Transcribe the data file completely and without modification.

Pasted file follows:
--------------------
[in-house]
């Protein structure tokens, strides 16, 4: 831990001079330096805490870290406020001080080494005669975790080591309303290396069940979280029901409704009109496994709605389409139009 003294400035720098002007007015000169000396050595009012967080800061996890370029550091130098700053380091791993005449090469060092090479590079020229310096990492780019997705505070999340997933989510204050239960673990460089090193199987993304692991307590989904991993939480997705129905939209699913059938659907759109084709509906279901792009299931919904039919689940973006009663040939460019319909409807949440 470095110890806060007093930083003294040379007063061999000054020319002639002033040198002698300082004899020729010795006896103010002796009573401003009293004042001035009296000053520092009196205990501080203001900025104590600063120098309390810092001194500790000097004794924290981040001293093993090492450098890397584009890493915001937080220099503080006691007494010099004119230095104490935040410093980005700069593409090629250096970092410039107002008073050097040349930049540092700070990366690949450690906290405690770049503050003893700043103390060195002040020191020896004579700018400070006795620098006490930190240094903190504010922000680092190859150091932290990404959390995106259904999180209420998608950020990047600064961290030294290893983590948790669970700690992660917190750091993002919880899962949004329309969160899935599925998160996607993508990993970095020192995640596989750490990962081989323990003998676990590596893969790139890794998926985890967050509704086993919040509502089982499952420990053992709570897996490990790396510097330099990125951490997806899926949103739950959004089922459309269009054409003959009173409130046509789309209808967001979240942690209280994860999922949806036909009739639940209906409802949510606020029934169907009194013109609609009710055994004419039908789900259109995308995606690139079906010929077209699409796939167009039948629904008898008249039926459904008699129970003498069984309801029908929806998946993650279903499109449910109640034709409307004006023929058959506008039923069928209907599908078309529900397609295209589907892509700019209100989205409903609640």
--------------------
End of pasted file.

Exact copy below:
[in-house]
């Protein structure tokens, strides 16, 4: 831990001079330096805490870290406020001080080494005669975790080591309303290396069940979280029901409704009109496994709605389409139009 003294400035720098002007007015000169000396050595009012967080800061996890370029550091130098700053380091791993005449090469060092090479590079020229310096990492780019997705505070999340997933989510204050239960673990460089090193199987993304692991307590989904991993939480997705129905939209699913059938659907759109084709509906279901792009299931919904039919689940973006009663040939460019319909409807949440 470095110890806060007093930083003294040379007063061999000054020319002639002033040198002698300082004899020729010795006896103010002796009573401003009293004042001035009296000053520092009196205990501080203001900025104590600063120098309390810092001194500790000097004794924290981040001293093993090492450098890397584009890493915001937080220099503080006691007494010099004119230095104490935040410093980005700069593409090629250096970092410039107002008073050097040349930049540092700070990366690949450690906290405690770049503050003893700043103390060195002040020191020896004579700018400070006795620098006490930190240094903190504010922000680092190859150091932290990404959390995106259904999180209420998608950020990047600064961290030294290893983590948790669970700690992660917190750091993002919880899962949004329309969160899935599925998160996607993508990993970095020192995640596989750490990962081989323990003998676990590596893969790139890794998926985890967050509704086993919040509502089982499952420990053992709570897996490990790396510097330099990125951490997806899926949103739950959004089922459309269009054409003959009173409130046509789309209808967001979240942690209280994860999922949806036909009739639940209906409802949510606020029934169907009194013109609609009710055994004419039908789900259109995308995606690139079906010929077209699409796939167009039948629904008898008249039926459904008699129970003498069984309801029908929806998946993650279903499109449910109640034709409307004006023929058959506008039923069928209907599908078309529900397609295209589907892509700019209100989205409903609640």